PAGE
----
The Proposed Regulations are another factor in a series of changes and circumstances that affect the value of tax assets such as net operating losses for corporations. Both the current low applicable federal long-term tax-exempt rate (1.77% for October 2019)—which creates relatively small Section 382 limitations—and the new rule from the 2017 tax reform that limits the usability of net operating losses arising in tax years beginning after December 31, 2017 to 80% of taxable income are developments that, in conjunction with the Proposed Regulations, put downward pressure on the expected value of this tax asset.

The Proposed Regulations are not effective until they are adopted as final regulations and published in the Federal Register, and will apply only with respect to ownership changes occurring after their finalization. Until that happens, taxpayers may continue to rely on the Notice for calculations of NUBIG, NUBIL, RBIG and RBIL.

On April 2, 2018, the Internal Revenue Service (“IRS”) released Notice 2018-29[1] (the “Notice”), announcing the intention of the IRS and the Department of the Treasury to issue regulations regarding the withholding requirements under Section 1446(f),[2] which was promulgated pursuant to recently enacted U.S. tax legislation, commonly referred

This post outlines at a high-level certain provisions under the recently enacted 2017 tax legislation (Pub. L. 115-97, the “Tax Act”) that may affect M&A Transactions.  Some of these rules are very complex, particularly in cross-border transactions, and this post describes them in general terms without all of their fine details.  The discussion of foreign corporations below is in the context of foreign subsidiaries of U.S. groups.

Multiple Lower Effective Corporate Tax Rates

There are now multiple effective corporate tax rates and the much-despised corporate alternative minimum tax has been repealed.  Because all of them are substantially below 35 percent, they may contribute to an increase in asset prices.  In addition, tax benefits now may be less valuable to corporate purchasers than to non-corporate buyers.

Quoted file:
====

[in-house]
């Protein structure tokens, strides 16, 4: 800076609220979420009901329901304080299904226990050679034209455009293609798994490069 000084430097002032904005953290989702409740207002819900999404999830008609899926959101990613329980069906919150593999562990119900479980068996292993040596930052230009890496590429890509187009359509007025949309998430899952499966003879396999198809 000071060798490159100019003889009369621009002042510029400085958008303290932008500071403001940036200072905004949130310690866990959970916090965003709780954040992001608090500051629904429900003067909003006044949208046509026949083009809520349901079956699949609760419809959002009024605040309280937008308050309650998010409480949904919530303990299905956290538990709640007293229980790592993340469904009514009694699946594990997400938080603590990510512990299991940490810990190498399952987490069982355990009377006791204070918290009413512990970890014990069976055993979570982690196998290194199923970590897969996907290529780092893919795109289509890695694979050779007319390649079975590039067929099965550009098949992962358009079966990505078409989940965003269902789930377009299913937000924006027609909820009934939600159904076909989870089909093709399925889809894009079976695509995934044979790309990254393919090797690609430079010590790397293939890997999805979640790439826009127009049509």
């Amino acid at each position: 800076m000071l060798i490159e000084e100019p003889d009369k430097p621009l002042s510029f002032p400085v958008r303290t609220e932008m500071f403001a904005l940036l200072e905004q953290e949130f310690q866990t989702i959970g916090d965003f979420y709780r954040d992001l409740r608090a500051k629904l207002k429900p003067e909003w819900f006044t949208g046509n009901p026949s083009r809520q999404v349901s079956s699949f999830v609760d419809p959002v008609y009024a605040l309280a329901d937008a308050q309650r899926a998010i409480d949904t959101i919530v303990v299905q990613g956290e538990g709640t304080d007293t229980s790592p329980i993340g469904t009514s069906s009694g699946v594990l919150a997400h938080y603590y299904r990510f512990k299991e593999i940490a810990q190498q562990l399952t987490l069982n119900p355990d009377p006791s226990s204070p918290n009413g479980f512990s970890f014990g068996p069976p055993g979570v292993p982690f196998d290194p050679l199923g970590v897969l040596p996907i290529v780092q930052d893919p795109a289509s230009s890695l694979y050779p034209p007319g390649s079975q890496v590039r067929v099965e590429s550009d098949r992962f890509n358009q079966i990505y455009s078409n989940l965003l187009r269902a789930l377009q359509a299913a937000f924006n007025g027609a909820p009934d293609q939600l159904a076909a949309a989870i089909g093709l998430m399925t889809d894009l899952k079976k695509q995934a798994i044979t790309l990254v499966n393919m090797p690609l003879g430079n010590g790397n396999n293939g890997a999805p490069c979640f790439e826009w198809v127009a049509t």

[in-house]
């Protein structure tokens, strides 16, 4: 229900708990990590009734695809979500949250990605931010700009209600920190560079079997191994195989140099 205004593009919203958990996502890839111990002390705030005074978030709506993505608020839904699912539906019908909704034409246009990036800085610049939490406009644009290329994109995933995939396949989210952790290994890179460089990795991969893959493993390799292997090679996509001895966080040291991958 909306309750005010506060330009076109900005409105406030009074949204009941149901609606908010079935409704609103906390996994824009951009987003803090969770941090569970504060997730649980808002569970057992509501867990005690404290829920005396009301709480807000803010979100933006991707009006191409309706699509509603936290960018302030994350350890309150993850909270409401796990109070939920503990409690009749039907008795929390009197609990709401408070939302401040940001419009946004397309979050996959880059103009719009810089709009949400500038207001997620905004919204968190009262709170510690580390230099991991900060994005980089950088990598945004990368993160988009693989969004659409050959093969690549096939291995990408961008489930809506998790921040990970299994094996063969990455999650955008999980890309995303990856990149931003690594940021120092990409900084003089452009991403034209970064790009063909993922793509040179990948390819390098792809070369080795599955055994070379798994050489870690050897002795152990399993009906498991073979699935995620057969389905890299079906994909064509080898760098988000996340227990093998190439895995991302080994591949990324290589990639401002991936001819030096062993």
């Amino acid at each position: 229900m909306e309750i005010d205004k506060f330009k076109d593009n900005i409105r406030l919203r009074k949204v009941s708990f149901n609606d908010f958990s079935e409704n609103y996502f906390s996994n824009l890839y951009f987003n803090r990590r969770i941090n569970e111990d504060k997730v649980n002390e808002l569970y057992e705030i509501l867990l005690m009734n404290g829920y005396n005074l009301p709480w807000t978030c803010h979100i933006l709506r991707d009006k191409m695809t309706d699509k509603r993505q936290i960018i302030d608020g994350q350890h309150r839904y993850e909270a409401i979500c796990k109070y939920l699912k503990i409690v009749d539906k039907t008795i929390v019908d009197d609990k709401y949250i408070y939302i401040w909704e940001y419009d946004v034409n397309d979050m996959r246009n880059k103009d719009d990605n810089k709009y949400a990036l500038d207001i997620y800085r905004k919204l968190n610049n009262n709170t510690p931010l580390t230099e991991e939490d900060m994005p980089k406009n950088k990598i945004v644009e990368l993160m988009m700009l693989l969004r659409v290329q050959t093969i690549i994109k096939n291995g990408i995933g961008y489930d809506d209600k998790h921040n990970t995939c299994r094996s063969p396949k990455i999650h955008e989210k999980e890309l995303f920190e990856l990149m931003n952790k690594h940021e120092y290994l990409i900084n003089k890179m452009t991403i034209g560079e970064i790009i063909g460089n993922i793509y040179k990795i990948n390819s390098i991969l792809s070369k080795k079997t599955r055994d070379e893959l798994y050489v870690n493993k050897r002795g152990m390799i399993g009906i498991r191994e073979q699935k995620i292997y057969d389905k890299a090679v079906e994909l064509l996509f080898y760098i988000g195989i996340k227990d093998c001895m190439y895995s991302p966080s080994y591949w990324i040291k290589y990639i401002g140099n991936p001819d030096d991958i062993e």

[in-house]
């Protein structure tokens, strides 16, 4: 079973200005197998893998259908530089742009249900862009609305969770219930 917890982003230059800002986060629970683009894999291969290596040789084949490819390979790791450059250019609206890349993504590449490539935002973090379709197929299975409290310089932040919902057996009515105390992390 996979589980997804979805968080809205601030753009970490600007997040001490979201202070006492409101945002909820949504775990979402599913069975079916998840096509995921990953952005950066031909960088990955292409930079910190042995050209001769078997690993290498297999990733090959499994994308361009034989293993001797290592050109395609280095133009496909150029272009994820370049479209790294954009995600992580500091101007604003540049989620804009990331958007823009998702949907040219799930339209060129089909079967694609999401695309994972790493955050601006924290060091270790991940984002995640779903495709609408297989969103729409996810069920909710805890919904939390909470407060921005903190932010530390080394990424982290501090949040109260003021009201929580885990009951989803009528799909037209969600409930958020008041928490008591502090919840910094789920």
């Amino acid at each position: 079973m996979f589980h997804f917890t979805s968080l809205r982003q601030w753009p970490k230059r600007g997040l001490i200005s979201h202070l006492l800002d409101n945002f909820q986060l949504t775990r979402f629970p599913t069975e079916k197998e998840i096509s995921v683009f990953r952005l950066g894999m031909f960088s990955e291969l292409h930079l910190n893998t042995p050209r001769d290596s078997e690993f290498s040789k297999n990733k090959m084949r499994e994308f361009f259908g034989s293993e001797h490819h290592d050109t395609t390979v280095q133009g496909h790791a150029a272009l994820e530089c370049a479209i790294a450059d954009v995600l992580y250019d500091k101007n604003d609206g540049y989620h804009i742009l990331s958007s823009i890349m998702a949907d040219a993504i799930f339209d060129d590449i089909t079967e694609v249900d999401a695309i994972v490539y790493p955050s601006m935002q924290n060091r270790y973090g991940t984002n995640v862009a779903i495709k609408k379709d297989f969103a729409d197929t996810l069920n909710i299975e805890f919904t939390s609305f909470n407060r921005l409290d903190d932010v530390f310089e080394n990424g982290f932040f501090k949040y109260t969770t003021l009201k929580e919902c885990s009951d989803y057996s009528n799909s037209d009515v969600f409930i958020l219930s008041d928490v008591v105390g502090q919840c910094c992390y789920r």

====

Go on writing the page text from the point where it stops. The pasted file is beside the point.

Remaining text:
Base Corporate Income Tax Rate21 percent tax rate (effective for taxable years beginning after December 31, 2017).  No sunset provision.

Certain Foreign Source Income Earned from the U.S (“FDII”).—Intended to attract cross-border business back to the U.S., a tax rate lower than 21 percent is now imposed on certain excess returns earned by a U.S. corporation on the sale, license or lease of property or the provision of services to an unrelated foreign party for foreign use or consumption.  (Additional rules apply when the transaction is with a related party.)  In broad terms, the lower rate applies to the foreign source income from these transactions in excess of 10 percent of the corporation’s allocable depreciable tangible property basis.

Today, the Wall Street Journal considers again, on its front page above the fold, the potential benefits of corporate spin-off transactions (https://www.wsj.com/articles/the-reason-investors-love-spinoffs-juicier-returns-1507681008 (subscription required)). The Journal article notes that the S&P Spin-Off Index has outperformed the S&P 500 Index by nearly 190 percentage points in the last ten years.

On September 21, 2017, the Internal Revenue Service (the “IRS”) issued Revenue Procedure 2017-52[1] (the “Rev. Proc.”), introducing an 18-month “pilot program” in respect of corporate “spin-off,” “split-up” and “split-off” transactions (“Spin-off Transactions[2]). Under this pilot program, the IRS will again issue private letter rulings on the general federal income tax consequences of Spin-off Transactions intended to qualify as tax-free under Section 355 (a “Transactional Ruling”).[3]